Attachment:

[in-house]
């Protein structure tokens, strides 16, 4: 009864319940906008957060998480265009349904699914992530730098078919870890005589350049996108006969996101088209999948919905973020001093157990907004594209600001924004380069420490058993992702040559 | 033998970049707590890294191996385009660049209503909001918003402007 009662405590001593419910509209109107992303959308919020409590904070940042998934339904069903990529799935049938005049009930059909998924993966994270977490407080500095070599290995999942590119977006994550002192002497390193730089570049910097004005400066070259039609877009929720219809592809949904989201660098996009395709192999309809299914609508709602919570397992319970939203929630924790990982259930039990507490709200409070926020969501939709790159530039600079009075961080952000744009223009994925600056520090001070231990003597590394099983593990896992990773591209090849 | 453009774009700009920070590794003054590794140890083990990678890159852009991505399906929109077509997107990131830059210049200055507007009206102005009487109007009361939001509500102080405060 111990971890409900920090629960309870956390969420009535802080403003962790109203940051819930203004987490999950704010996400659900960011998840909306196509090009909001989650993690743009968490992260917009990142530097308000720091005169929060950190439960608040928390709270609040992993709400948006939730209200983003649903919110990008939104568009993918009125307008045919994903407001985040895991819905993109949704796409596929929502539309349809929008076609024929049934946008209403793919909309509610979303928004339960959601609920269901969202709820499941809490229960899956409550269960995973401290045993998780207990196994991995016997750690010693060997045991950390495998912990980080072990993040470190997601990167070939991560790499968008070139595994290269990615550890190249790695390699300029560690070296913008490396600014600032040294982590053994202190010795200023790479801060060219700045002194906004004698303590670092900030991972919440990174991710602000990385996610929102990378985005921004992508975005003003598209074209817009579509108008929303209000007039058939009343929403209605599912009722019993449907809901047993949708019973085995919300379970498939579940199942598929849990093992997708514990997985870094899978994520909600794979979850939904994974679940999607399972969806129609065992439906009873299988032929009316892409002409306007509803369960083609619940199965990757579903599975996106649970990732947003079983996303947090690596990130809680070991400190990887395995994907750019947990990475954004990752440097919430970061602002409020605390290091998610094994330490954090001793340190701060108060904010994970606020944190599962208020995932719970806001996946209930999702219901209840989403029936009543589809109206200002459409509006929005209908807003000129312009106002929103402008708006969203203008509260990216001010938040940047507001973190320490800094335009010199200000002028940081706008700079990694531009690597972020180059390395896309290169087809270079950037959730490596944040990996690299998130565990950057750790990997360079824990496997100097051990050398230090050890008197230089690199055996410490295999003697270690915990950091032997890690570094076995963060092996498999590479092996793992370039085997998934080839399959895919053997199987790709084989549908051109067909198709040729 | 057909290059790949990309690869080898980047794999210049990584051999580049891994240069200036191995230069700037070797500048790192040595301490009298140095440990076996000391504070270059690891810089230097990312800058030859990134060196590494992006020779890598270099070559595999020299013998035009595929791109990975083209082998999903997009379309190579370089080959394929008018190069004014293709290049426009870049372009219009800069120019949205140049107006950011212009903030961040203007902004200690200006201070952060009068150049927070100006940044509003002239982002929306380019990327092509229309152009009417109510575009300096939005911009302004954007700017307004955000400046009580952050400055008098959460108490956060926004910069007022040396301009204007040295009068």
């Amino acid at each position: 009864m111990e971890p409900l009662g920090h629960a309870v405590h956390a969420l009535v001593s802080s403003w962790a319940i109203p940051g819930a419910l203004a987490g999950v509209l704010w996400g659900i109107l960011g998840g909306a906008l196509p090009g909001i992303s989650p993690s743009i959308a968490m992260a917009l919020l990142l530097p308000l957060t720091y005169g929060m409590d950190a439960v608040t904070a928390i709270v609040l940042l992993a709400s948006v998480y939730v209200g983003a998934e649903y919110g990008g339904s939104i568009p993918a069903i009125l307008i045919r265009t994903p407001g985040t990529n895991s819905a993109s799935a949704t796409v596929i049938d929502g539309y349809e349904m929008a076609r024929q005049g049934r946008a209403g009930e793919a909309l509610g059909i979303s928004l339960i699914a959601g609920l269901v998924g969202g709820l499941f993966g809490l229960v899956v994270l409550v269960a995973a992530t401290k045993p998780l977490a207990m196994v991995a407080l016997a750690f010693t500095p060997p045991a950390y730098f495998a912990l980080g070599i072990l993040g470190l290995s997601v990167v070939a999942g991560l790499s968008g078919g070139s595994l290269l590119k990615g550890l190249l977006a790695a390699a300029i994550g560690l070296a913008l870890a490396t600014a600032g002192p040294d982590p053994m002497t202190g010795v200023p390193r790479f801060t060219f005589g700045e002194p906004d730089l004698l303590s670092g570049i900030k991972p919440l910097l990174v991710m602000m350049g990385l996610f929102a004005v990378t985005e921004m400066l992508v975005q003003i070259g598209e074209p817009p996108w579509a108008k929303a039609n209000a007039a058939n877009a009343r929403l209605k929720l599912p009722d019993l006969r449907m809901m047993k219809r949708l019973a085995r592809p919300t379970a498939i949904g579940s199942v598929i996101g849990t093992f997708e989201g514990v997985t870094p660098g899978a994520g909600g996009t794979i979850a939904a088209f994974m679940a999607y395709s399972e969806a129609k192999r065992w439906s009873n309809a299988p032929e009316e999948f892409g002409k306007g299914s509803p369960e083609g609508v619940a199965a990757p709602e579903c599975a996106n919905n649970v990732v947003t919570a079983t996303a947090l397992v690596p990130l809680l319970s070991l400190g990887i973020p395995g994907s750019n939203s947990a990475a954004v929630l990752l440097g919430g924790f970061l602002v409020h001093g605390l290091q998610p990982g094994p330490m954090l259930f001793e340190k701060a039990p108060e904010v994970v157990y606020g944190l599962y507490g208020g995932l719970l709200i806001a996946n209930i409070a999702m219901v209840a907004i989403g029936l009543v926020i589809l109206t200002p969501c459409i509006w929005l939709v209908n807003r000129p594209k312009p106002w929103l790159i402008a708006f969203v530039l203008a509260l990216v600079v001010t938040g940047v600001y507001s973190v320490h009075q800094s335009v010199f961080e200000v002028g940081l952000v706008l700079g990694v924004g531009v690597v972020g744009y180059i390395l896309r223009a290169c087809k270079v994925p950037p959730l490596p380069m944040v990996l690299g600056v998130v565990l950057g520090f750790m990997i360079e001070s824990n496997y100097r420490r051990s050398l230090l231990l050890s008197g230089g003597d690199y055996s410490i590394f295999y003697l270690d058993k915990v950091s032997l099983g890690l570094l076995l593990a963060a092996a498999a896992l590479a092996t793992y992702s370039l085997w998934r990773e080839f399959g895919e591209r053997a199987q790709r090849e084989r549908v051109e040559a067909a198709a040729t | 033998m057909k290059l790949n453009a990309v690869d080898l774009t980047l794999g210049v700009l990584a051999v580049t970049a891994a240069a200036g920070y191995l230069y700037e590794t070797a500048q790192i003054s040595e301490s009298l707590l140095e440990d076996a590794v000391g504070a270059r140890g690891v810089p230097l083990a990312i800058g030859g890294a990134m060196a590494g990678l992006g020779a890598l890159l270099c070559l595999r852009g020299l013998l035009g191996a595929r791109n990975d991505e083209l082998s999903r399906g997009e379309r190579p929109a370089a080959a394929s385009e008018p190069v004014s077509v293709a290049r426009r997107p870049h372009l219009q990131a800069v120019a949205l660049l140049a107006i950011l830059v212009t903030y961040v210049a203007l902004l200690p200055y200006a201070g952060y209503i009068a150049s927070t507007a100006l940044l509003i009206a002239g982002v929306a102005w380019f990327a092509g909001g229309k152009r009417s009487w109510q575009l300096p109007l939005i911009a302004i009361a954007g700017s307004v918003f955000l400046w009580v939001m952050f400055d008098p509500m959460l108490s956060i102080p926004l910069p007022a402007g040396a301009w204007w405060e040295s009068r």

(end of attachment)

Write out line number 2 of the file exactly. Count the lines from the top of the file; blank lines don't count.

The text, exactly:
């Protein structure tokens, strides 16, 4: 009864319940906008957060998480265009349904699914992530730098078919870890005589350049996108006969996101088209999948919905973020001093157990907004594209600001924004380069420490058993992702040559 | 033998970049707590890294191996385009660049209503909001918003402007 009662405590001593419910509209109107992303959308919020409590904070940042998934339904069903990529799935049938005049009930059909998924993966994270977490407080500095070599290995999942590119977006994550002192002497390193730089570049910097004005400066070259039609877009929720219809592809949904989201660098996009395709192999309809299914609508709602919570397992319970939203929630924790990982259930039990507490709200409070926020969501939709790159530039600079009075961080952000744009223009994925600056520090001070231990003597590394099983593990896992990773591209090849 | 453009774009700009920070590794003054590794140890083990990678890159852009991505399906929109077509997107990131830059210049200055507007009206102005009487109007009361939001509500102080405060 111990971890409900920090629960309870956390969420009535802080403003962790109203940051819930203004987490999950704010996400659900960011998840909306196509090009909001989650993690743009968490992260917009990142530097308000720091005169929060950190439960608040928390709270609040992993709400948006939730209200983003649903919110990008939104568009993918009125307008045919994903407001985040895991819905993109949704796409596929929502539309349809929008076609024929049934946008209403793919909309509610979303928004339960959601609920269901969202709820499941809490229960899956409550269960995973401290045993998780207990196994991995016997750690010693060997045991950390495998912990980080072990993040470190997601990167070939991560790499968008070139595994290269990615550890190249790695390699300029560690070296913008490396600014600032040294982590053994202190010795200023790479801060060219700045002194906004004698303590670092900030991972919440990174991710602000990385996610929102990378985005921004992508975005003003598209074209817009579509108008929303209000007039058939009343929403209605599912009722019993449907809901047993949708019973085995919300379970498939579940199942598929849990093992997708514990997985870094899978994520909600794979979850939904994974679940999607399972969806129609065992439906009873299988032929009316892409002409306007509803369960083609619940199965990757579903599975996106649970990732947003079983996303947090690596990130809680070991400190990887395995994907750019947990990475954004990752440097919430970061602002409020605390290091998610094994330490954090001793340190701060108060904010994970606020944190599962208020995932719970806001996946209930999702219901209840989403029936009543589809109206200002459409509006929005209908807003000129312009106002929103402008708006969203203008509260990216001010938040940047507001973190320490800094335009010199200000002028940081706008700079990694531009690597972020180059390395896309290169087809270079950037959730490596944040990996690299998130565990950057750790990997360079824990496997100097051990050398230090050890008197230089690199055996410490295999003697270690915990950091032997890690570094076995963060092996498999590479092996793992370039085997998934080839399959895919053997199987790709084989549908051109067909198709040729 | 057909290059790949990309690869080898980047794999210049990584051999580049891994240069200036191995230069700037070797500048790192040595301490009298140095440990076996000391504070270059690891810089230097990312800058030859990134060196590494992006020779890598270099070559595999020299013998035009595929791109990975083209082998999903997009379309190579370089080959394929008018190069004014293709290049426009870049372009219009800069120019949205140049107006950011212009903030961040203007902004200690200006201070952060009068150049927070100006940044509003002239982002929306380019990327092509229309152009009417109510575009300096939005911009302004954007700017307004955000400046009580952050400055008098959460108490956060926004910069007022040396301009204007040295009068």